4 Feb 2016

Home detention for Malaysian diplomat

4:53 pm on 4 February 2016

A former employee of the Malaysian Embassy, who admitted a charge of indecent assault, has been ordered to serve nine months home detention and pay $5,000 reparation to his victim for emotional harm.

Muhammad Rizalman was sentenced in the High Court in Wellington today in relation to his intrusion into the home of Tania Billingsley in May 2014.

no caption

Muhammad Rizalman had shown a 'startling lack of remorse'. Photo: POOL / Fairfax NZ

He followed Ms Billingsley home and entered her bedroom without his trousers and underpants, after defecating outside her house.

In an earlier judgement Justice Collins found Rizalman had a sexual motive in following her home, but the defence today said the case was unusual, as it did not involve any sexual touching or sexual assault.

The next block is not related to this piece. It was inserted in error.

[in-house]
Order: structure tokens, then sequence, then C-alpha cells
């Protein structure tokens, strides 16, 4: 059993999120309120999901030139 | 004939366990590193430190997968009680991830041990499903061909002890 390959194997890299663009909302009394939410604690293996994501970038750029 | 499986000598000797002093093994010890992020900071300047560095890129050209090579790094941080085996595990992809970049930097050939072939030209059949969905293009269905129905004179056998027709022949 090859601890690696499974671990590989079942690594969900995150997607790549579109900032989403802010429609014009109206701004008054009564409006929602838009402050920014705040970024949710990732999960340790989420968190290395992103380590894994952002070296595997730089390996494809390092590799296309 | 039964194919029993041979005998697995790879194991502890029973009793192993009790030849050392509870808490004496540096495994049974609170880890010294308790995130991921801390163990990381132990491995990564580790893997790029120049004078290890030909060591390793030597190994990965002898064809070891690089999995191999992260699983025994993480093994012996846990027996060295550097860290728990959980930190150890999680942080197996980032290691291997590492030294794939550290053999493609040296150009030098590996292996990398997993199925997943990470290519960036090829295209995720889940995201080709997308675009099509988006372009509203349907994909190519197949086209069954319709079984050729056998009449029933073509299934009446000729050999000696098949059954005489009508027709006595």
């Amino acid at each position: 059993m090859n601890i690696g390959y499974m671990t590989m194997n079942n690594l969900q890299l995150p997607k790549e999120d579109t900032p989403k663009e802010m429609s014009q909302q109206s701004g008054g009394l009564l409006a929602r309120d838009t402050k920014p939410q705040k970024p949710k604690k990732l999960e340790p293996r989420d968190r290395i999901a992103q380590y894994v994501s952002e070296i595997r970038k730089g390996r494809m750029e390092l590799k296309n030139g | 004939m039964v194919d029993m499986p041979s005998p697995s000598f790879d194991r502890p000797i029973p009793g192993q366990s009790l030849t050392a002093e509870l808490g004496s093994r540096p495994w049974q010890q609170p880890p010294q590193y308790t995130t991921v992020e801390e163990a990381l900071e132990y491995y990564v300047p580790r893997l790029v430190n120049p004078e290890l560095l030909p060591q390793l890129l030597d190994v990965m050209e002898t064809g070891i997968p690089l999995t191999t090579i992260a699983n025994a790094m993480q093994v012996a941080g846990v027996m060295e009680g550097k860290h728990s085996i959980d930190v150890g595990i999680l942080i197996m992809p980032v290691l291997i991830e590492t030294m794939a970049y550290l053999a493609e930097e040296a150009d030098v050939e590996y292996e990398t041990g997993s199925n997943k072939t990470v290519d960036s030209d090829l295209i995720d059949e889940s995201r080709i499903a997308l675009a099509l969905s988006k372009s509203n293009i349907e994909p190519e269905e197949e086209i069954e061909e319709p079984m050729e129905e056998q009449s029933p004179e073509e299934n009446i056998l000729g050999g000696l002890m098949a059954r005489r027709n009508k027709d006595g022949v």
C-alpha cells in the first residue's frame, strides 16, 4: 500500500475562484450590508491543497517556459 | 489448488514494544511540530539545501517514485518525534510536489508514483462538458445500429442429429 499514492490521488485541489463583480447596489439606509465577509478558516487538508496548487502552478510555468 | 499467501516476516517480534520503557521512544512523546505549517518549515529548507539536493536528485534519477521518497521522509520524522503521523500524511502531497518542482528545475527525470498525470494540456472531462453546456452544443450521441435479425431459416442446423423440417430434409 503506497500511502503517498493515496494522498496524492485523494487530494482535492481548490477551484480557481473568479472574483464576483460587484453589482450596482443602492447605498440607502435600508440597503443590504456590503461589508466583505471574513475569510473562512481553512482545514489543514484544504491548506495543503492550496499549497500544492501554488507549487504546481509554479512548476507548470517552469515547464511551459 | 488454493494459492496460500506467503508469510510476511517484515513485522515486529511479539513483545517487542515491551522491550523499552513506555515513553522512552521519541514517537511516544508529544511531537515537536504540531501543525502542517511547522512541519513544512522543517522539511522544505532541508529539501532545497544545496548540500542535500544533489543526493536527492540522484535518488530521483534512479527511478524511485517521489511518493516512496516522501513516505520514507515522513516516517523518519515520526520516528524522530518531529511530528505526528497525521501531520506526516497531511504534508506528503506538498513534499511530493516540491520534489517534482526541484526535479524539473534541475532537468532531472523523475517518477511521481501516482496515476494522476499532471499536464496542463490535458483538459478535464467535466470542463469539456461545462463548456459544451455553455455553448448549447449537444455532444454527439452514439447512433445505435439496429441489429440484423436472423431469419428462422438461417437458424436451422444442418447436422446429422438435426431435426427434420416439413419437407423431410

Dr Donald Stevens said the offending was out of character, his client had led an exemplary life to date and had a very successful armed forces career for 21 years.

However, Justice Collins said Rizalman had terrified his victim and until now had shown a startling lack of remorse.

"I was struck by your lack of appreciation as to the impact of your conduct upon Ms Billingsley, observations of you are borne out by the pre-sentence report that indicates that you show regret but complete lack of acknowledgement of risk associated with your offending."

Rizalman pleaded guilty to indecent assault in December last year. There was then a disputed facts hearing.

Rizalman's lawyer said his client was in an altered mental state at the time of the incident, caused by work stress, possible depression and potential use of drugs.

An advocate, Louise Nicholas, read a statement on behalf of Ms Billingsley in which she said they were both disappointed Rizalman would not have to undergo a treatment programme despite showing sexually harmful behaviour.

Ms Nicholas said Ms Billingsley was relieved the court proceedings were over and she could move on.

Rizalman will serve his home detention in New Zealand.

Get the new RNZ app

for ad-free news and current affairs